I will end this post with a video clip, titled, Palette (Promoting Art for Life Enrichment Through Transgenerational Engagement) *(This program was made possible through a multi-sponsored partnership with the Geriatric Training and Education initiative of the Virginia General Assembly). I discovered or stumbled upon this clip after I’d submitted my responses to my classmate’s article on digital literacy.  Perhaps, I was unduly influenced by the article, but this clip seemed connected to digital literacy and practice. From, my classmate’s discussion guide question, we are asked if we agree that the adult learners’ reflections found under the heading, “What Do Adult Learners Say About Acquiring Digital Literacy?” promote or support, “increased personal empowerment, civic participation, and lifelong learning.”  (April 2014)

For me, this blog forum and how we've used it to expand our minds and thoughts with each other is active digital literacy and digital practice. 

Thanks for sharing the ride with me this summer.


  1. Thank you JG for your helpful synthesis of the digital literacies papers and for the Palette video! Interestingly, the inter-generational art project, although made available to us via the film, embodies what is best in face-to-face learning, especially when shared art projects are involved: spaces for dialogue, ease of conversation, an open-ended structure for people to be 'whole' together, touch, looks, tact....I love Palette!! Thank you for sharing this and for your provocative post that somehow blurred the lines between the digital and the face-to-face. Perhaps digital will never take the place of human contact, but it can approximate it, and get us close to the human encounter so we can feel it vicariously.

    1. Hi Bill, I am glad you enjoyed my post! I feel the same way about the Palette video. I used that link to show how digital platforms can bring the "classroom" to us and as viewers/participants; we are a part of the learning. I loved one of the participant's (Barbara Burton) statements that "Seniors need to be lifetime - lifelong learners..." Her comment resonated with me and connected me back to our class discussions, along with texts covered on the many groups of learners that are, have been, and continue to be marginalized from learning.

      I don't feel digital technology should replace F2F learning. However, technology removes barriers to learning. *I also recognize that it can also alienate. Yet, as someone very passionate about learning and education, I feel a responsibility to use any tool that I have at my disposal to facilitate that process. I find that awareness within myself very powerful and empowering. :-) JG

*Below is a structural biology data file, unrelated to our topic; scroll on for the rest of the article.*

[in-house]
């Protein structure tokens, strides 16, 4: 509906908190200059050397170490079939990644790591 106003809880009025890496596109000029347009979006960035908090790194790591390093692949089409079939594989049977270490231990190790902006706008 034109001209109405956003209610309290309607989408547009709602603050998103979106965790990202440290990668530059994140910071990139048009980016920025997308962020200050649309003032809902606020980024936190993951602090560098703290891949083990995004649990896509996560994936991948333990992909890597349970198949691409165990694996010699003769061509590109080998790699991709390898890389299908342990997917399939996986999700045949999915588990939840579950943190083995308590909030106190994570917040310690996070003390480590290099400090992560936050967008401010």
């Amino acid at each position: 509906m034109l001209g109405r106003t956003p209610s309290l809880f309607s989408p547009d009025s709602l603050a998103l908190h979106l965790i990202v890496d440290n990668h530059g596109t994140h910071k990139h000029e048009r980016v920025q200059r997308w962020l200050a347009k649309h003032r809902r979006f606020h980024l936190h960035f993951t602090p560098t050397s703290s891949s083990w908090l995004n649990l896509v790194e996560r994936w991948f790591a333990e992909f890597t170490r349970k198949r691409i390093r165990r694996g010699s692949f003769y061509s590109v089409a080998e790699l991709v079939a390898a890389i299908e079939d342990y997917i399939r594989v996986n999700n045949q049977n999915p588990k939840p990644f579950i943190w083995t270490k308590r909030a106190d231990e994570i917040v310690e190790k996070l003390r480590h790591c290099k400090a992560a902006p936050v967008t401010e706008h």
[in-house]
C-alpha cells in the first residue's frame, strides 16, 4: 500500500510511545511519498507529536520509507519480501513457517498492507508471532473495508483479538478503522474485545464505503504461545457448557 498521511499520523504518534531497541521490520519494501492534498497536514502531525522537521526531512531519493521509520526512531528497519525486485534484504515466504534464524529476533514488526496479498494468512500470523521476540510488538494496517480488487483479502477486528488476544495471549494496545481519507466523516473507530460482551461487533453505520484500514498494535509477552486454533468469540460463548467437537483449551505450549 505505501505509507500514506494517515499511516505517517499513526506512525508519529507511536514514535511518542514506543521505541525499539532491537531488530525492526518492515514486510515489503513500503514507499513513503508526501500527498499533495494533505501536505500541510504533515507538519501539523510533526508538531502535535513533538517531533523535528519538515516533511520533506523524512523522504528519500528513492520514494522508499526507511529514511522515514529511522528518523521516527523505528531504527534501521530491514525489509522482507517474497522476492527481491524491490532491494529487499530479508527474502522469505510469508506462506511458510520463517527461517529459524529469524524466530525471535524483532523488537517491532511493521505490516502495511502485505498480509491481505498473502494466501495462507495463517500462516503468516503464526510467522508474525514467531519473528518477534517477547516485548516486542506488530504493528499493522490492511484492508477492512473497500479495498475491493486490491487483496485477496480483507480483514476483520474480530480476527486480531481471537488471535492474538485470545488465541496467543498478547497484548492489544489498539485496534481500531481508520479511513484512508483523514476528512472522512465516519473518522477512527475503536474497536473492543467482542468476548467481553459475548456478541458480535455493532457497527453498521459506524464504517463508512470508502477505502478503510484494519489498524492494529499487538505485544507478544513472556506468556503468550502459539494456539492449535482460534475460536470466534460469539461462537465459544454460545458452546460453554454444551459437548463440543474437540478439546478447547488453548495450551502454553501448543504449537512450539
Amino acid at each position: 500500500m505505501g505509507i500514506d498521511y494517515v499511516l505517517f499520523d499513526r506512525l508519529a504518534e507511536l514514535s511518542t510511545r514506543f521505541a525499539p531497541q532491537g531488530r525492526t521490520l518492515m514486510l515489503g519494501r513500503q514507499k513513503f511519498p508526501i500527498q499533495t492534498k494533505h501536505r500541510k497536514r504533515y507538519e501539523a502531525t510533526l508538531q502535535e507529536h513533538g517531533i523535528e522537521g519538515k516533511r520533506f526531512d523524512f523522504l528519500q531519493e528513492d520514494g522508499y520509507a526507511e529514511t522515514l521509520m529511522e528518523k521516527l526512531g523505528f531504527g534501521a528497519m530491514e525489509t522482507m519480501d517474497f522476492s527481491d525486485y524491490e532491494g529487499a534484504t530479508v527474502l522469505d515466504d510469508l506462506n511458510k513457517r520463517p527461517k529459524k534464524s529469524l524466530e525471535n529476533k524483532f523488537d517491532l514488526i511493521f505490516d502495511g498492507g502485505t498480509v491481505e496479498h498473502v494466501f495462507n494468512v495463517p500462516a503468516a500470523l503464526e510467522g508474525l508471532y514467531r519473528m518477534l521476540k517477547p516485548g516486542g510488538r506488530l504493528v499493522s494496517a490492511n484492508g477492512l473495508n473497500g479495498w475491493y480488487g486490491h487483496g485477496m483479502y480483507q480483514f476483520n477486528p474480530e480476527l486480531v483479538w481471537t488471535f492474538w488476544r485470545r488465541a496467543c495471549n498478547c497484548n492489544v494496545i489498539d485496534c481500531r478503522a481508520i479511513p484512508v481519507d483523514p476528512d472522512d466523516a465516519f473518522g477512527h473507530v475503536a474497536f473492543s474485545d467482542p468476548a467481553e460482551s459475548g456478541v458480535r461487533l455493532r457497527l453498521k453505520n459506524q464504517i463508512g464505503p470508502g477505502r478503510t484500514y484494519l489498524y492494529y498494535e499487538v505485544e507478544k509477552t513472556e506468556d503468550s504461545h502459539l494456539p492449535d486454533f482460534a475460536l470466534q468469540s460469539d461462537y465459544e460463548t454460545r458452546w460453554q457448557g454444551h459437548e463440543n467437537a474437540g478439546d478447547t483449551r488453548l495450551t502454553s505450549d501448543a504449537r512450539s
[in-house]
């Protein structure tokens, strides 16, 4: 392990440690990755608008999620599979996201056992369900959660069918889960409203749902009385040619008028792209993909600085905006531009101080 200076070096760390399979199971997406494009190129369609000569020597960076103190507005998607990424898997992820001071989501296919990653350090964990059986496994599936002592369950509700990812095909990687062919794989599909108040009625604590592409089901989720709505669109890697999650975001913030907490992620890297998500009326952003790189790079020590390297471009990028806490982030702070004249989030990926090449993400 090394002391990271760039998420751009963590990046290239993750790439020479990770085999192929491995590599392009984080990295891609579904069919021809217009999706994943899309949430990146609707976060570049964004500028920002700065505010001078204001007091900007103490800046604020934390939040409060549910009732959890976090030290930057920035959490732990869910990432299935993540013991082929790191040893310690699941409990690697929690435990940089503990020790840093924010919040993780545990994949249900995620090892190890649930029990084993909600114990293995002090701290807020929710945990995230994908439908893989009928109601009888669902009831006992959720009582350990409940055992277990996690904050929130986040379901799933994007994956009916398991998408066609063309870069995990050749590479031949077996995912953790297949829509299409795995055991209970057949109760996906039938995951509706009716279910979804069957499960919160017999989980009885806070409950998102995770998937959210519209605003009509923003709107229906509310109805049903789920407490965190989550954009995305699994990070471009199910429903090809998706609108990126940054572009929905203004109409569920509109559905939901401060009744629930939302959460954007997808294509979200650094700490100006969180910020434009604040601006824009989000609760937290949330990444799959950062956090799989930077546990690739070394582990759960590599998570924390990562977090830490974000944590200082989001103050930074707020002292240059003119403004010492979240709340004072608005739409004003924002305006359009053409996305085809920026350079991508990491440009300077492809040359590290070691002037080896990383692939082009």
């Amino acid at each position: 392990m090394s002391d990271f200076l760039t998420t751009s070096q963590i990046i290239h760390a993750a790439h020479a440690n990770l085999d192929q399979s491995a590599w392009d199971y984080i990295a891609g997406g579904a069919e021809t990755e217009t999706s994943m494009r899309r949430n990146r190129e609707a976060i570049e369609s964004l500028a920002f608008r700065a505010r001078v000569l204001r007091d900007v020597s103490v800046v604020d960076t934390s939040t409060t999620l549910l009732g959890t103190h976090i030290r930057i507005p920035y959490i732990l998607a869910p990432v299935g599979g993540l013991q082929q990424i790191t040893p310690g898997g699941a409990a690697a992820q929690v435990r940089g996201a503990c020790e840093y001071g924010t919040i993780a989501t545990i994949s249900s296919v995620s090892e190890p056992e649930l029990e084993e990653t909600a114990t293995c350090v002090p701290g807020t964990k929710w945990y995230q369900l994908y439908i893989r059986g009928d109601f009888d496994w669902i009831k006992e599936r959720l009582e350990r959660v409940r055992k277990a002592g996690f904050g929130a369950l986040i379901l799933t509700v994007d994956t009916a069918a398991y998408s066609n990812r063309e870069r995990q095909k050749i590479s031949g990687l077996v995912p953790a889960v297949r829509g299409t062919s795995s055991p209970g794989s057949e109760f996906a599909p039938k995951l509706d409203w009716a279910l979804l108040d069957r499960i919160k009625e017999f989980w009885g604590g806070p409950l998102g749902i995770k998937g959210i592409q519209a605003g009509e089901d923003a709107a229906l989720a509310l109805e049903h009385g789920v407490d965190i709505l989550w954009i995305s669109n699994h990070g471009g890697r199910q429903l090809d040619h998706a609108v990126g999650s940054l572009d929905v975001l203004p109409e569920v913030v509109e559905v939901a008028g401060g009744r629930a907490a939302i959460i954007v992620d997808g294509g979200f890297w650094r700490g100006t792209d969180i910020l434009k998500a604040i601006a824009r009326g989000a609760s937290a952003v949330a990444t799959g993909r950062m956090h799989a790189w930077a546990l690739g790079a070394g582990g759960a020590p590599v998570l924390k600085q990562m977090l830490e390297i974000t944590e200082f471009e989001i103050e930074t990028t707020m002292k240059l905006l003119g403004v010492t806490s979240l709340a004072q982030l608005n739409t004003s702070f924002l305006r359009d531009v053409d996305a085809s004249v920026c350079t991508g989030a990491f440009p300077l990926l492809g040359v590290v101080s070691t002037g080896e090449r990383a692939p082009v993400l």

2. JG - I like your words: "They simply share observations on the shift in how we the users of this technology are redefining our learning spaces." In a different sense of learning space, I posted about those who define learning as a purely cognitive process--something that takes place in the learning space of the brain. I think what attracts me most to literacy studies, and adult education in general, is the way we open-mindedly explore and truly redefine our learning spaces. I must be feeling nostalgic as I wind-down my time in the M.Ed. program. Now, I'm off to a new learning space, and I'm scared to death.

    1. Hi Susan, I love that learning is limitless; that there are no boundaries between the giver and receiver in terms of that shared process - that connected energy. Your statement from your own blog post, “…those who define learning as a purely cognitive process--something that takes place in the learning space of the brain." gave me goose-bumps when I thought about the layers upon layers of energy being passed back and forth within the brain when learning takes place -even within that learning space - as you defined it is limitless. I find that a very provocative area of study and wish you great success in voyage of discovery. :-) Journeying into the unknown always brings a little (or a lot of) fear. But as you are very passionate about your learning, that fear will quiet down and you will have an amazing ride! :-)


Thank you for taking the time to share your thoughts on this post. Diverse opinions are welcomed.